Financal Hardship For Disabled Households

More than two-in-three (67%) UK workers with invisible disabilities feel it’s left up to them to seek support and reasonable adjustments at work, according to a new report from INvolve.

Over half (58%) feel that invisible disabilities aren’t prioritised in the same way other conditions are, while 37% haven’t disclosed their disability due to fear of discrimination and a lack of support. Out of the respondents, half cited the difficulty of securing adequate support as the main reason they feel it’s not worth seeking it out.

As businesses are put under more economic pressure, most have been forced to withdraw funds from employee support, 38% of workers said budget cuts meant they aren’t getting the support they need.

“Businesses must do better to ensure that employees have reasonable adjustments in place and the right infrastructure to enable them to fulfill their job roles and progress within their careers,” says Suki Sandhu OBE, founder, and CEO of INvolve, a diversity and inclusion consultancy. “The workplace must be accessible for everyone, and it is saddening and infuriating that so many employees across the globe are unable to achieve their career potential due to serious lapses in a business’s ability to support them.”

Invisible disabilities can be mental, physical, or neurological, and can significantly impact an employee’s ability to work. Almost a quarter of respondents (24%) say they are unable to cope with their workload, and 28% say they’re unable to concentrate properly because of their disability.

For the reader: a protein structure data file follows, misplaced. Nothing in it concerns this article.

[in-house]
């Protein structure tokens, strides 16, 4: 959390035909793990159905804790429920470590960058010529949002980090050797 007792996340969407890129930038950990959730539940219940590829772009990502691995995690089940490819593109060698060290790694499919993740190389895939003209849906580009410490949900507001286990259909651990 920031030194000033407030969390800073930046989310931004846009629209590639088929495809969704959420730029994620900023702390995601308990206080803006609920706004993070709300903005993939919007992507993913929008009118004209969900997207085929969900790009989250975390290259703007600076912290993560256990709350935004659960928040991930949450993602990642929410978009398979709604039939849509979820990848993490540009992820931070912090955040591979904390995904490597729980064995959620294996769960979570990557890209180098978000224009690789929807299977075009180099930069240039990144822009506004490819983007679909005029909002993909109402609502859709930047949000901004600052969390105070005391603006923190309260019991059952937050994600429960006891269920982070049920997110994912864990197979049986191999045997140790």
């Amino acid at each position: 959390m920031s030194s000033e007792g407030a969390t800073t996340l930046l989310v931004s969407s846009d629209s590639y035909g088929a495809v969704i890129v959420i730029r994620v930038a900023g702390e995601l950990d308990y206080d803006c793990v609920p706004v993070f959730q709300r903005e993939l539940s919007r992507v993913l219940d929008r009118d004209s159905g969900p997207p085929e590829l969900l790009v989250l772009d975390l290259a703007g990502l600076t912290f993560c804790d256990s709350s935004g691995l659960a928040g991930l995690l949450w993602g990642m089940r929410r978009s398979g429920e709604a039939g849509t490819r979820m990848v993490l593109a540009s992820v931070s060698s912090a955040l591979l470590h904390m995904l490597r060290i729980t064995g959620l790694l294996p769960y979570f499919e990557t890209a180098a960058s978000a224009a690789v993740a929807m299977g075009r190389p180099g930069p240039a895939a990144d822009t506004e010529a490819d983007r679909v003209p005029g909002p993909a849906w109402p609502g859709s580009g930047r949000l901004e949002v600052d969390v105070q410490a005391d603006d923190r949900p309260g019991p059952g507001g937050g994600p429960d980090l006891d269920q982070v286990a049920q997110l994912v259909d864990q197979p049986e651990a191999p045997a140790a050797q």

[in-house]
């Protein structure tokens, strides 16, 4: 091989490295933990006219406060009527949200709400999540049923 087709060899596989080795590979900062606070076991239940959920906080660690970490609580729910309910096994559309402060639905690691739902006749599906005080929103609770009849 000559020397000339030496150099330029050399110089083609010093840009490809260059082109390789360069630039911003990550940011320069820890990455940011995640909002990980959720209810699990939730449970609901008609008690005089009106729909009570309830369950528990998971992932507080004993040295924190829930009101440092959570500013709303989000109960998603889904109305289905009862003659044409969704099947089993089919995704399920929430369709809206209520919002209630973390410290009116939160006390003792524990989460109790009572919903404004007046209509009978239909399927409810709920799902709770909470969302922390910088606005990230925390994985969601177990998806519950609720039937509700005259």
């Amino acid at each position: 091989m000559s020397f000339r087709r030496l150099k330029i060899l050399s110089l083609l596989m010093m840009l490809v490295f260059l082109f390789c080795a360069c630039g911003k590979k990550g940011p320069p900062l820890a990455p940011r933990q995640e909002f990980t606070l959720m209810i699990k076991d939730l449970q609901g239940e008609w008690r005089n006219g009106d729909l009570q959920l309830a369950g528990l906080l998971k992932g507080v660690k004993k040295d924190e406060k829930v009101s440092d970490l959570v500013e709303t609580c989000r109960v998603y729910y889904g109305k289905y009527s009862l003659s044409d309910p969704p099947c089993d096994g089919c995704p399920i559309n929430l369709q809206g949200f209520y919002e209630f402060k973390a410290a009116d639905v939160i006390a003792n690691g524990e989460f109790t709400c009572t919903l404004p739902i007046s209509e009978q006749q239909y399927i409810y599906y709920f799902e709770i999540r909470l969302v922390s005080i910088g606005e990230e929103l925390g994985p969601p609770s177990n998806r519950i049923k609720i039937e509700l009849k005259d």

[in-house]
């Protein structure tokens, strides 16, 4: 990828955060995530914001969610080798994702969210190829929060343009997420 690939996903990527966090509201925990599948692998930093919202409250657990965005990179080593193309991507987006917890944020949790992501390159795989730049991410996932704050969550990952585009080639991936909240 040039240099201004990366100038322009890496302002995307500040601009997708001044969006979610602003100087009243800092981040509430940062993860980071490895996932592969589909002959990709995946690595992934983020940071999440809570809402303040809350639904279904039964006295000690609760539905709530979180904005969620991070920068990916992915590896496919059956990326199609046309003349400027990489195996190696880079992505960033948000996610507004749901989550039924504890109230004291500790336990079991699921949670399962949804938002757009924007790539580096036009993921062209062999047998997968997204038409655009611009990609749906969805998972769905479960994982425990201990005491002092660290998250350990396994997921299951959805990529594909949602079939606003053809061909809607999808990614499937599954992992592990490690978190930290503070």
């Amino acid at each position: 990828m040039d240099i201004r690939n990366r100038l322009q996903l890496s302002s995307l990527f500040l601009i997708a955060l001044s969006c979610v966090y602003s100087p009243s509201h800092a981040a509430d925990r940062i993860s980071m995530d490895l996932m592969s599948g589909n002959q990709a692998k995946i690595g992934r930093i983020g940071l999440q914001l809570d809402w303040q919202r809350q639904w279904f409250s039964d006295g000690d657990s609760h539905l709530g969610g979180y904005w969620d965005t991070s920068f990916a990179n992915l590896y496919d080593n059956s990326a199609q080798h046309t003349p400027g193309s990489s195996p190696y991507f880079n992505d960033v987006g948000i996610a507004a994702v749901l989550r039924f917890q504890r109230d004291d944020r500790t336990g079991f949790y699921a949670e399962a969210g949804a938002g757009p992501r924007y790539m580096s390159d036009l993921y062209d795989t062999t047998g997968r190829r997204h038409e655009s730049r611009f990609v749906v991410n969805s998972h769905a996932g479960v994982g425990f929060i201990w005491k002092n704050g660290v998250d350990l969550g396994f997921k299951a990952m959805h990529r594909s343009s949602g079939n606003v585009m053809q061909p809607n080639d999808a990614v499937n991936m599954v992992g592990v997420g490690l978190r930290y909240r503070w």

Employment is low amongst disabled

Dyslexia, dyspraxia, autism, ADHD, mental health conditions, and chronic pain are all common examples of hidden disabilities, and because they might not be obvious, they are often misunderstood by colleagues and employers.

Because of the barriers having a disability might introduce into the lives of these workers, employers and co-workers can sometimes assume they are incompetent, lazy, or incapable of doing their job in some way.

This can have difficult ramifications for those with a disability, and many respondents say that aside from their job role, their disability has a negative impact on their wider experience at work – 32% say their disability contributes to stress at work, 20% say they feel isolated, 17% say it contributes to bad relationships at work, and 19% say their disability makes them want to leave their job.

These figures are particularly concerning considering that employment amongst disabled people in the UK is at an all-time low, highlighting a systemic problem in the way employers approach supporting these workers. With the cost-of-living crisis putting an even tighter grip on funding for support, it’s that much more important for HR professionals to acknowledge the unspoken struggles involved with having an invisible disability.

It’s also important to recognise that because of the taboos and judgement around disabilities, many ‘sufferers’ don’t disclose their disability to their employer, and many workers might not even know they have a disability themselves. Therefore, these employees aren’t receiving the support they need at work.

Reena Parmar, senior knowledge lawyer at Freshfields Bruckhaus Deringer LLP, says it’s up to those at a senior level to speak openly about invisible disabilities they might be experiencing, which will help to break the stigma around it. She says: “As a South Asian woman from a lower socio-economic background with non-visible disabilities, I find it challenging that I can’t see others in my profession, particularly those in positions of seniority, that I identify with. Visible representation matters. If you can see it, you believe that you can be it.

“We need role models across all levels of seniority to talk openly about disability to break down some of the negative perceptions that exist. Open dialogue can break down stigma and vulnerable, and authentic storytelling has a tremendous impact. I hope that I can be that role model for those that follow in my footsteps.”



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